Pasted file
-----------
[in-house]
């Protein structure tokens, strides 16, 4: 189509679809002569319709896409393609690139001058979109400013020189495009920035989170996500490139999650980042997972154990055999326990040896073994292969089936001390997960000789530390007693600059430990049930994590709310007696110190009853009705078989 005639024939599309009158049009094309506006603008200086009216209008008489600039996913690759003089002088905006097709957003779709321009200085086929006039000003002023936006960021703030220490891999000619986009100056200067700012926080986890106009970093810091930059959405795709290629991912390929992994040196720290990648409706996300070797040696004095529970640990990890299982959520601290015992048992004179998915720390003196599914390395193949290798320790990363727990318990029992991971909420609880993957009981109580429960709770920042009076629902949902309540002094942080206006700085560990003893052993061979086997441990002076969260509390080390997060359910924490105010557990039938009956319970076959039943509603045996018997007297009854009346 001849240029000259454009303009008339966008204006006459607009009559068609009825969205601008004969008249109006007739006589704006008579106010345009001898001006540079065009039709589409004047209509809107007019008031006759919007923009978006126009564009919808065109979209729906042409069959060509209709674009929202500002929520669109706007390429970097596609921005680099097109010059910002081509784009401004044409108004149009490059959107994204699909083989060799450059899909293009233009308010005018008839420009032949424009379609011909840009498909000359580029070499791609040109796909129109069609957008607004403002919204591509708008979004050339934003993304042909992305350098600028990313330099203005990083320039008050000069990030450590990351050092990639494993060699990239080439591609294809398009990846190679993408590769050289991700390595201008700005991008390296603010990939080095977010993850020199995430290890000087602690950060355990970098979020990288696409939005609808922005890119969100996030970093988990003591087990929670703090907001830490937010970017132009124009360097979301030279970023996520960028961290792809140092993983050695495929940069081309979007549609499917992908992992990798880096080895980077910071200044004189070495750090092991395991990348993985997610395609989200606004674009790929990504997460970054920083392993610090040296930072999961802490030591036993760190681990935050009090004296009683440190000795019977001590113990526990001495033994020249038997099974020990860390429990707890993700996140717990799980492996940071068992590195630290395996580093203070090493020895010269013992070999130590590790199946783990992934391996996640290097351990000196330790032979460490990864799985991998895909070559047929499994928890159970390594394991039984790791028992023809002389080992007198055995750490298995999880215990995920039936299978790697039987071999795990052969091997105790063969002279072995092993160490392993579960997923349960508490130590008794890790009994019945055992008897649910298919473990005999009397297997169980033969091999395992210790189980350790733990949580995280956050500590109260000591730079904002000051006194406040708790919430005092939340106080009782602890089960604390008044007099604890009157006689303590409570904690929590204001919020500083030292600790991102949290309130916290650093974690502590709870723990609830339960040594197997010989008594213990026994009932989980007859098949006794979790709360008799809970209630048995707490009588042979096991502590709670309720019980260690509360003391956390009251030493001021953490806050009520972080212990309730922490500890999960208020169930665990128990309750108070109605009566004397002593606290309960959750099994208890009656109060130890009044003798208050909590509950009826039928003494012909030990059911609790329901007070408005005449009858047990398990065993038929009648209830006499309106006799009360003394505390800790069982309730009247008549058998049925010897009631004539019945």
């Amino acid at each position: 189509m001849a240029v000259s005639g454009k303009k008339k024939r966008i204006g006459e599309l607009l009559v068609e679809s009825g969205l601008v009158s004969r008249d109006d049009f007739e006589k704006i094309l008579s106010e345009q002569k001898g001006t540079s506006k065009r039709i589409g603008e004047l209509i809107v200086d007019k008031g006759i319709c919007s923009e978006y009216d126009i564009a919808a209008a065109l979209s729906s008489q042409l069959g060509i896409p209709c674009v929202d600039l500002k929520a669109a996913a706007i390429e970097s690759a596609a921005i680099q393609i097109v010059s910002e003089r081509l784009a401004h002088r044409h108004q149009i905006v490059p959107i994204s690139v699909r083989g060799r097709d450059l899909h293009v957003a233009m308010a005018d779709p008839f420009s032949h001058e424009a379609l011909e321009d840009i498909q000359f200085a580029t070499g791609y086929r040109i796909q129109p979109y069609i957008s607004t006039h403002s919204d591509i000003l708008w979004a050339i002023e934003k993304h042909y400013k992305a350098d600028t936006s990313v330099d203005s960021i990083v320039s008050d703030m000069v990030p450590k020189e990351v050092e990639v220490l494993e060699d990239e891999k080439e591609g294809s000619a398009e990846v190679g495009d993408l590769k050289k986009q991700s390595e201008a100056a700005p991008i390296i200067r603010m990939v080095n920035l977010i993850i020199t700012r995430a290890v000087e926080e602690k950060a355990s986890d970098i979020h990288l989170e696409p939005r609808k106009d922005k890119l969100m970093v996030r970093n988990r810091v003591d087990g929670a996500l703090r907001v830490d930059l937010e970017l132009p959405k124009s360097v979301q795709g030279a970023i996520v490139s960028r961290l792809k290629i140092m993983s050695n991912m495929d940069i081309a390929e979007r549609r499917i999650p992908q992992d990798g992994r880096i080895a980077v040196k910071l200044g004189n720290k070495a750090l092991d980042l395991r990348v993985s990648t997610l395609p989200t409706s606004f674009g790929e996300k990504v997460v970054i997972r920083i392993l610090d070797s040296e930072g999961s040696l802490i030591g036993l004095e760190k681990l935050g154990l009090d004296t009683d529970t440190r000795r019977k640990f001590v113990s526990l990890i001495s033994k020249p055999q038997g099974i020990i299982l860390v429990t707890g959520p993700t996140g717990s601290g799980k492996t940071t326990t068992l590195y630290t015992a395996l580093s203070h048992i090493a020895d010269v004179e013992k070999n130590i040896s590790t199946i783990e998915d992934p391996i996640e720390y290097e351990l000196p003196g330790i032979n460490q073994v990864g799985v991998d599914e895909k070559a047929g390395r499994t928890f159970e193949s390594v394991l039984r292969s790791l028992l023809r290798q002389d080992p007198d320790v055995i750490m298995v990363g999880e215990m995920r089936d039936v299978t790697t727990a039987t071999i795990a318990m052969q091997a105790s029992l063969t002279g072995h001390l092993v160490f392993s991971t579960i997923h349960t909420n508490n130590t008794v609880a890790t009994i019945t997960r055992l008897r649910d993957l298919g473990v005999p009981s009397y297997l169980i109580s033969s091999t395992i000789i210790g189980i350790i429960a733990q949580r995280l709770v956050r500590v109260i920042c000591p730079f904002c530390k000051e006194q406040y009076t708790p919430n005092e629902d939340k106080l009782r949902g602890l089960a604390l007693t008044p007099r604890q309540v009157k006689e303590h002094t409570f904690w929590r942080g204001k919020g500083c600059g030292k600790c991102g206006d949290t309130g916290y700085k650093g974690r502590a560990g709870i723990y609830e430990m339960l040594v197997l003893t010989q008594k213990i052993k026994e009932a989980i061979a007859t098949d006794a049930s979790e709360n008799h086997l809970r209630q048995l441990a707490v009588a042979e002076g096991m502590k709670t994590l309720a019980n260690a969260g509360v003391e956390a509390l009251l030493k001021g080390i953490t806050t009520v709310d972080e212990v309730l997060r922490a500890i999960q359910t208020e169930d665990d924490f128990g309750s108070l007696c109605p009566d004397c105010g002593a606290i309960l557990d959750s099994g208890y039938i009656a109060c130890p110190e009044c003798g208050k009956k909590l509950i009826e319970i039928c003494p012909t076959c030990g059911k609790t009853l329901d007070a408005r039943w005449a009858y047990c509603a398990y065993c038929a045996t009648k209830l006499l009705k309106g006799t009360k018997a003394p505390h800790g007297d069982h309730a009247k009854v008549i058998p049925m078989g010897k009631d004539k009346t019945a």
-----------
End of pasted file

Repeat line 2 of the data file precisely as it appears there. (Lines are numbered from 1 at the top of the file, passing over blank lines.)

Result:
């Protein structure tokens, strides 16, 4: 189509679809002569319709896409393609690139001058979109400013020189495009920035989170996500490139999650980042997972154990055999326990040896073994292969089936001390997960000789530390007693600059430990049930994590709310007696110190009853009705078989 005639024939599309009158049009094309506006603008200086009216209008008489600039996913690759003089002088905006097709957003779709321009200085086929006039000003002023936006960021703030220490891999000619986009100056200067700012926080986890106009970093810091930059959405795709290629991912390929992994040196720290990648409706996300070797040696004095529970640990990890299982959520601290015992048992004179998915720390003196599914390395193949290798320790990363727990318990029992991971909420609880993957009981109580429960709770920042009076629902949902309540002094942080206006700085560990003893052993061979086997441990002076969260509390080390997060359910924490105010557990039938009956319970076959039943509603045996018997007297009854009346 001849240029000259454009303009008339966008204006006459607009009559068609009825969205601008004969008249109006007739006589704006008579106010345009001898001006540079065009039709589409004047209509809107007019008031006759919007923009978006126009564009919808065109979209729906042409069959060509209709674009929202500002929520669109706007390429970097596609921005680099097109010059910002081509784009401004044409108004149009490059959107994204699909083989060799450059899909293009233009308010005018008839420009032949424009379609011909840009498909000359580029070499791609040109796909129109069609957008607004403002919204591509708008979004050339934003993304042909992305350098600028990313330099203005990083320039008050000069990030450590990351050092990639494993060699990239080439591609294809398009990846190679993408590769050289991700390595201008700005991008390296603010990939080095977010993850020199995430290890000087602690950060355990970098979020990288696409939005609808922005890119969100996030970093988990003591087990929670703090907001830490937010970017132009124009360097979301030279970023996520960028961290792809140092993983050695495929940069081309979007549609499917992908992992990798880096080895980077910071200044004189070495750090092991395991990348993985997610395609989200606004674009790929990504997460970054920083392993610090040296930072999961802490030591036993760190681990935050009090004296009683440190000795019977001590113990526990001495033994020249038997099974020990860390429990707890993700996140717990799980492996940071068992590195630290395996580093203070090493020895010269013992070999130590590790199946783990992934391996996640290097351990000196330790032979460490990864799985991998895909070559047929499994928890159970390594394991039984790791028992023809002389080992007198055995750490298995999880215990995920039936299978790697039987071999795990052969091997105790063969002279072995092993160490392993579960997923349960508490130590008794890790009994019945055992008897649910298919473990005999009397297997169980033969091999395992210790189980350790733990949580995280956050500590109260000591730079904002000051006194406040708790919430005092939340106080009782602890089960604390008044007099604890009157006689303590409570904690929590204001919020500083030292600790991102949290309130916290650093974690502590709870723990609830339960040594197997010989008594213990026994009932989980007859098949006794979790709360008799809970209630048995707490009588042979096991502590709670309720019980260690509360003391956390009251030493001021953490806050009520972080212990309730922490500890999960208020169930665990128990309750108070109605009566004397002593606290309960959750099994208890009656109060130890009044003798208050909590509950009826039928003494012909030990059911609790329901007070408005005449009858047990398990065993038929009648209830006499309106006799009360003394505390800790069982309730009247008549058998049925010897009631004539019945």